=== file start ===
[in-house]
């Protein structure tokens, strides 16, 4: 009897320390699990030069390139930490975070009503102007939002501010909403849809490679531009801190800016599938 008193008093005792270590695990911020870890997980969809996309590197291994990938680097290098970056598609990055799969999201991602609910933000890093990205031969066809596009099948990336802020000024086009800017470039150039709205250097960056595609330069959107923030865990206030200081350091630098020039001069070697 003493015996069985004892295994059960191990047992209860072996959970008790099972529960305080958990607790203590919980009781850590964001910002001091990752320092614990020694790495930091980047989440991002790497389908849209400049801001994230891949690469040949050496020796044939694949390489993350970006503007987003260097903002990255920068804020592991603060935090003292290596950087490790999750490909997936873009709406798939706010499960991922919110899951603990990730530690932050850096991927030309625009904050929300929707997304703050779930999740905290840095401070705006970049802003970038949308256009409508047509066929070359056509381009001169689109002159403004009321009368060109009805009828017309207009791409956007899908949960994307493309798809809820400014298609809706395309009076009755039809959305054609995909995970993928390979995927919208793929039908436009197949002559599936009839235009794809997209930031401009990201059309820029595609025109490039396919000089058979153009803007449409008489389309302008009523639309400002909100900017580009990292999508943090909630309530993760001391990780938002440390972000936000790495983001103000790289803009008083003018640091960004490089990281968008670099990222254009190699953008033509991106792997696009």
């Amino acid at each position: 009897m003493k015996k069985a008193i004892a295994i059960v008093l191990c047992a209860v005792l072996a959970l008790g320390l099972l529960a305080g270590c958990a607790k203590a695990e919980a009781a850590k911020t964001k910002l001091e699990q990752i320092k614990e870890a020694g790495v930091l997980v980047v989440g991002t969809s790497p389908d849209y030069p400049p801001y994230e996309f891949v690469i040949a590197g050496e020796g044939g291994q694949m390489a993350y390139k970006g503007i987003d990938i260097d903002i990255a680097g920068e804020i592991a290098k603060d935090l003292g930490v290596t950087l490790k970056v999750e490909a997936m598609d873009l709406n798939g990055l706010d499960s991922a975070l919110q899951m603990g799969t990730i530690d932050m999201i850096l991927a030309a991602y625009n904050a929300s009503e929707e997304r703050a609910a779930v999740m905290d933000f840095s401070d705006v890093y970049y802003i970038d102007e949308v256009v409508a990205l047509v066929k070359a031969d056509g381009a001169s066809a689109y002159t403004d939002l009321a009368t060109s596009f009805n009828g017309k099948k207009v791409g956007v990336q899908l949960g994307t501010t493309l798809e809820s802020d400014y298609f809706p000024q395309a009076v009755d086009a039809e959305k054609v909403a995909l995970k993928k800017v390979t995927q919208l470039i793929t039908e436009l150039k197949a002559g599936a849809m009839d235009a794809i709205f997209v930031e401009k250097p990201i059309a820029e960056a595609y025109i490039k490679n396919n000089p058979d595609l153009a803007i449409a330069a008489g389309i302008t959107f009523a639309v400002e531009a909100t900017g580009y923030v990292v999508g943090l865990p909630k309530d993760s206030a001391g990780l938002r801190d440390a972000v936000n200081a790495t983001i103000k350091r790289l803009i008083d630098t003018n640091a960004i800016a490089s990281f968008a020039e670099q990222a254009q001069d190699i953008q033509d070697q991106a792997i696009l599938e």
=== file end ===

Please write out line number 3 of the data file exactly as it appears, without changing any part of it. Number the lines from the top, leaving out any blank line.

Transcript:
């Amino acid at each position: 009897m003493k015996k069985a008193i004892a295994i059960v008093l191990c047992a209860v005792l072996a959970l008790g320390l099972l529960a305080g270590c958990a607790k203590a695990e919980a009781a850590k911020t964001k910002l001091e699990q990752i320092k614990e870890a020694g790495v930091l997980v980047v989440g991002t969809s790497p389908d849209y030069p400049p801001y994230e996309f891949v690469i040949a590197g050496e020796g044939g291994q694949m390489a993350y390139k970006g503007i987003d990938i260097d903002i990255a680097g920068e804020i592991a290098k603060d935090l003292g930490v290596t950087l490790k970056v999750e490909a997936m598609d873009l709406n798939g990055l706010d499960s991922a975070l919110q899951m603990g799969t990730i530690d932050m999201i850096l991927a030309a991602y625009n904050a929300s009503e929707e997304r703050a609910a779930v999740m905290d933000f840095s401070d705006v890093y970049y802003i970038d102007e949308v256009v409508a990205l047509v066929k070359a031969d056509g381009a001169s066809a689109y002159t403004d939002l009321a009368t060109s596009f009805n009828g017309k099948k207009v791409g956007v990336q899908l949960g994307t501010t493309l798809e809820s802020d400014y298609f809706p000024q395309a009076v009755d086009a039809e959305k054609v909403a995909l995970k993928k800017v390979t995927q919208l470039i793929t039908e436009l150039k197949a002559g599936a849809m009839d235009a794809i709205f997209v930031e401009k250097p990201i059309a820029e960056a595609y025109i490039k490679n396919n000089p058979d595609l153009a803007i449409a330069a008489g389309i302008t959107f009523a639309v400002e531009a909100t900017g580009y923030v990292v999508g943090l865990p909630k309530d993760s206030a001391g990780l938002r801190d440390a972000v936000n200081a790495t983001i103000k350091r790289l803009i008083d630098t003018n640091a960004i800016a490089s990281f968008a020039e670099q990222a254009q001069d190699i953008q033509d070697q991106a792997i696009l599938e």